Leica has introduced the APO-Summicron-SL 50mm f/2, a full-frame L-mount lens that costs $4,495. Panasonic, a member of the L-mount Alliance, also has a 50mm lens available for the system — with a faster f/1.4 aperture and lower price of $2,300. We’ve used it, and it’s a fantastically sharp lens. So why buy the Leica? Because it’s a Leica.
Leica has always been the king of overpriced understatement, especially with the SL series. Owning a Leica camera is a way of communicating to photography nerds that you have sophisticated taste and probably a lot of money, but any non-photographer will pass you by without even noticing. The APO-Summicron-SL 50mm f/2 fits that mold, with a subtle black exterior free from any buttons or dials, save the focusing ring. There isn’t even focus distance scale; the only labeling is a gold “50” on the exterior and the usual name and specifications encircling the front element.
Thanks to the f/2 aperture, it’s also relatively small, measuring a hair over 4 inches long and just 2.8 inches wide. It weighs 1.6 pounds; hardly a lightweight, but certainly less than the 2.1-pound Panasonic S Pro 50mm f/1.4 mentioned above. This is a premium lens that actually looks like it was built for a mirrorless system, bucking the somewhat strange trend of manufacturers introducing monstrously large lenses for these compact cameras.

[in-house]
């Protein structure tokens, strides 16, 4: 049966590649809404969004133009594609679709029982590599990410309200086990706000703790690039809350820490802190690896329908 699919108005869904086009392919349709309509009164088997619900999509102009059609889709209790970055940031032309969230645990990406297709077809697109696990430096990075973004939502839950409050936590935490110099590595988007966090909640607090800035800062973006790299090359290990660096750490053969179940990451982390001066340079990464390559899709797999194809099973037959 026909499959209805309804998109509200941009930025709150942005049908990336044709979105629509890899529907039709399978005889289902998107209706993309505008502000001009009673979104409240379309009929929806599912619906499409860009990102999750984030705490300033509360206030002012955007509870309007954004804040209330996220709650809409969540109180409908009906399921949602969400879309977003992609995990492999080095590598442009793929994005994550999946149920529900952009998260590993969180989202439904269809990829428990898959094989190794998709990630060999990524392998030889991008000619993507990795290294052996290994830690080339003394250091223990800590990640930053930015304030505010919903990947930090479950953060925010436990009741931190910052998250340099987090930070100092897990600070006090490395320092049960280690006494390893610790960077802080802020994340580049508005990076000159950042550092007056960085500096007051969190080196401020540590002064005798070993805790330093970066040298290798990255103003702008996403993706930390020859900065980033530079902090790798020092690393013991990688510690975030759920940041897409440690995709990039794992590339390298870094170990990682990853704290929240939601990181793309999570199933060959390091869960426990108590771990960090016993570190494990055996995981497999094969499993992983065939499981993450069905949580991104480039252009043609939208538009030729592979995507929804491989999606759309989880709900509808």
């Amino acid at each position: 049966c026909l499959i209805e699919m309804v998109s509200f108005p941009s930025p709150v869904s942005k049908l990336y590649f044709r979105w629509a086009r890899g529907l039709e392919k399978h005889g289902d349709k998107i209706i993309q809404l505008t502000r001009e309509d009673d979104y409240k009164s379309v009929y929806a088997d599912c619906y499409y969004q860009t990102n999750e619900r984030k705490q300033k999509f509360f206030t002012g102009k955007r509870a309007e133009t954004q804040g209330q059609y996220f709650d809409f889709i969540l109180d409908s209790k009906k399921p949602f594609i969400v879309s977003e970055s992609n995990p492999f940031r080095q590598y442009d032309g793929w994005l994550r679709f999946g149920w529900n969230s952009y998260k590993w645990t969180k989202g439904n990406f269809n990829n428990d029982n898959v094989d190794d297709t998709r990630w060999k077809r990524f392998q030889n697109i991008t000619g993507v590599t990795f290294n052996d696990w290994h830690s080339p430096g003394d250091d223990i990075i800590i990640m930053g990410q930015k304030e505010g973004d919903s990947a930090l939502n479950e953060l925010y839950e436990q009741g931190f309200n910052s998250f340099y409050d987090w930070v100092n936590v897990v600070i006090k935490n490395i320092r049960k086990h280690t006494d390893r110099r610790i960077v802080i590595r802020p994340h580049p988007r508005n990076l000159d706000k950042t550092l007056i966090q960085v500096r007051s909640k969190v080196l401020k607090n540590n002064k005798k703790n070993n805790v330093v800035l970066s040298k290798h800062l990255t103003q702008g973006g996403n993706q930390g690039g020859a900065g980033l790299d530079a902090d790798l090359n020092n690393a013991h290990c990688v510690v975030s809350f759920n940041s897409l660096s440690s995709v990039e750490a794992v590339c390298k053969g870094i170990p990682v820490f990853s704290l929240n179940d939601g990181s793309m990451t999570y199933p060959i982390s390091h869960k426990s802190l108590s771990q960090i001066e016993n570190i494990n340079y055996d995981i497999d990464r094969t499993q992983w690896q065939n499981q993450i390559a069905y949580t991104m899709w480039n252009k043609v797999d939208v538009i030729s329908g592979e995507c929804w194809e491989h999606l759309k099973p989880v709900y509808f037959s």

That’s not to say this new Leica lens won’t also have some technical advantages. APO stands for apochromatic, meaning the lens is designed to correct chromatic aberration in all three color channels, focusing red, green, and blue light to the same point — one of the biggest challenges in optics. The 50mm f/2 uses three aspherical elements to accomplish this goal. Assuming the lens holds up to its claims, that should mean sharper, more true-to-life images without colored fringing around high-contrast edges, rendering details in things like textiles and hair very clearly.
But many modern lenses, with or without an APO designation, have gotten very good at suppressing chromatic aberration (the $1,400 Sigma 40mm F1.4 Art, also available for the L-mount, is a good example). Add in digital correction, and the problem becomes even lesser.
All of this leaves us right back where we started: The APO-Summicron-SL 50mm f/2 is probably an excellent lens, but its real value is in the Leica name. And that’s OK. It’s not like the SL series wasn’t already prohibitively expensive for all but a small niche of photographers. And if $4,495 isn’t rich enough for your blood, there’s always the $5,295 Summilux-SL 50mm f/1.4.
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